Unpublished Dispositiondouglas Mcarthur Mackey, Jr., General, Petitioner-appellant, v. William Seabold, Warden; David L. Armstrong, Attorneygeneral Commonwealth of Kentucky; Hopkins Circuitcourt, Respondents-appellees, 889 F.2d 1087 (6th Cir. 1989)

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US Court of Appeals for the Sixth Circuit - 889 F.2d 1087 (6th Cir. 1989) Nov. 16, 1989

Before NATHANIEL R. JONES and RYAN, Circuit Judges, and CELEBREZZE, Senior Circuit Judge.


ORDER

This case has been referred to a panel of the court pursuant to Rule 9(a), Rules of the Sixth Circuit. Upon examination of the record and briefs, this panel unanimously agrees that oral argument is not needed. Fed. R. App. P. 34(a).

General Douglas McArthur Mackey, Jr., appeals from the district court's supplemental order dismissing his habeas corpus petition brought pursuant to 28 U.S.C. § 2254. Following a jury trial, Mackey was sentenced to life imprisonment for breaking and entering and habitual criminality.

Mackey claimed that his 1971 conviction was invalid because he received ineffective assistance of counsel and was denied his right to appeal.

After reviewing the respondent's answer, Mackey's reply, the magistrate's report and recommendation and Mackey's objections, the district court dismissed the petition. Respondent successfully alleged and demonstrated prejudice in his ability to respond to the petition due to Mackey's more than sixteen year delay in bringing the petition and Mackey's failure to demonstrate that he could not reasonably have brought the petition sooner.

On appeal, Mackey argues that the district court erred in dismissing his action as a delayed petition. He also raises the same arguments raised in his petition.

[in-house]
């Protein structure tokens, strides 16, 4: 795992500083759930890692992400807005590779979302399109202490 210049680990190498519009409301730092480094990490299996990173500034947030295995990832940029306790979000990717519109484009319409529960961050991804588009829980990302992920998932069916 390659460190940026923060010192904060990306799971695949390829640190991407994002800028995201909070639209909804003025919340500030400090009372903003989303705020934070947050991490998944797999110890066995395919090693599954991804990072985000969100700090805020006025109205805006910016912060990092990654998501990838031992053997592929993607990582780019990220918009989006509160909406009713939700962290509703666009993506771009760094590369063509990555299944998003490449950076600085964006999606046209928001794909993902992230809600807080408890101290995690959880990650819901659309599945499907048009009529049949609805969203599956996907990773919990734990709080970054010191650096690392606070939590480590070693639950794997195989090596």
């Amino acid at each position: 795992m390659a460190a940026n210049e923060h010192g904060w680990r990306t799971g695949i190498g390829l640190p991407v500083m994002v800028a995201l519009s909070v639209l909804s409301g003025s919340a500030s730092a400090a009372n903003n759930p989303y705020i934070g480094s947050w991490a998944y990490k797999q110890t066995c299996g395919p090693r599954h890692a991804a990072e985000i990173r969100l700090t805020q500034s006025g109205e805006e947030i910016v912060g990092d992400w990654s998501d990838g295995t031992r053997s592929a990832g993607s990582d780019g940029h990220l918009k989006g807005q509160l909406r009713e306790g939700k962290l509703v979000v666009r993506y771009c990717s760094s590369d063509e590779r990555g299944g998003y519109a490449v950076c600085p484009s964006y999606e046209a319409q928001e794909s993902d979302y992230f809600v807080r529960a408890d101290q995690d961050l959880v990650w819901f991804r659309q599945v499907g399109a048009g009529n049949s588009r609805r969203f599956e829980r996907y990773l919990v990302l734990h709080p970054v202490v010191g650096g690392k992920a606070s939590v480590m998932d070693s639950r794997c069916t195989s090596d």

Upon consideration, we conclude that the district court correctly dismissed this action as a delayed petition. Under Rule 9(a), Rules Governing Habeas Corpus Cases under Sec. 2254, a delayed petition may be denied if (1) it appears that the state has been prejudiced in its ability to respond to the petitioner's claims; and (2) the petitioner has failed to show that the petition "is based on grounds of which he could not have had knowledge by the exercise of reasonable diligence before the circumstances prejudicial to the state occurred." Rule 9(a) of 28 U.S.C. § 2254. See also Buchanon v. Mintzes, 734 F.2d 274 (6th Cir. 1984), cert. dismissed, 471 U.S. 154 (1985).

In support of his motion to dismiss, the respondent claimed prejudice in his ability to respond to the petition because the transcript of Mackey's trial is unavailable. No transcript was prepared because Mackey did not appeal his convictions. He also did not appeal the denial of his pro se motion to vacate, set aside, or correct sentence. The court reporter from Mackey's trial died in July 1984; it is now impossible to obtain a transcript.

In addition, the second prong of the test under Rule 9(a) has been met. Mackey did not assert that he could not have known of the grounds forming the basis for his petition prior to the reporter's death. In fact, Mackey relied upon the same grounds in this petition as he did in 1971 in his motion pursuant to Ky.R.Crim.P. 11.42. The district court granted Mackey the opportunity to show cause why this petition should not be dismissed as a delayed petition, but Mackey failed to file a response.

Thus, Mackey did not establish that his delayed petition should have been reviewed on the merits.

For these reasons, the district court's order is hereby affirmed pursuant to Rule 9(b) (5), Rules of the Sixth Circuit.